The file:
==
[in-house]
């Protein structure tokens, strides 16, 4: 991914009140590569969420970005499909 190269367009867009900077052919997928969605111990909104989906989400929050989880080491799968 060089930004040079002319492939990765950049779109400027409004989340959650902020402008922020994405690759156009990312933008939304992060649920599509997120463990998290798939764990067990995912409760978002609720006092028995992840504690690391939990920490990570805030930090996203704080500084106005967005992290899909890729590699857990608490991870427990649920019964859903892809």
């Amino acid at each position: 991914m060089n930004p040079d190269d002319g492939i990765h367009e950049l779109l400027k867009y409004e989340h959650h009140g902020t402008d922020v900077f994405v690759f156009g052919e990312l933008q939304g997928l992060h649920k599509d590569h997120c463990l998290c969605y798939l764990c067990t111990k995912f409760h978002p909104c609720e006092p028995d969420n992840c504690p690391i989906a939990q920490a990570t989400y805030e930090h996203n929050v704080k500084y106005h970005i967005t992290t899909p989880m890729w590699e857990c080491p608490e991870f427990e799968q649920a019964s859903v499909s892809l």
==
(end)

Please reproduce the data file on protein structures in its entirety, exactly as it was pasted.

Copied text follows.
[in-house]
């Protein structure tokens, strides 16, 4: 991914009140590569969420970005499909 190269367009867009900077052919997928969605111990909104989906989400929050989880080491799968 060089930004040079002319492939990765950049779109400027409004989340959650902020402008922020994405690759156009990312933008939304992060649920599509997120463990998290798939764990067990995912409760978002609720006092028995992840504690690391939990920490990570805030930090996203704080500084106005967005992290899909890729590699857990608490991870427990649920019964859903892809």
């Amino acid at each position: 991914m060089n930004p040079d190269d002319g492939i990765h367009e950049l779109l400027k867009y409004e989340h959650h009140g902020t402008d922020v900077f994405v690759f156009g052919e990312l933008q939304g997928l992060h649920k599509d590569h997120c463990l998290c969605y798939l764990c067990t111990k995912f409760h978002p909104c609720e006092p028995d969420n992840c504690p690391i989906a939990q920490a990570t989400y805030e930090h996203n929050v704080k500084y106005h970005i967005t992290t899909p989880m890729w590699e857990c080491p608490e991870f427990e799968q649920a019964s859903v499909s892809l």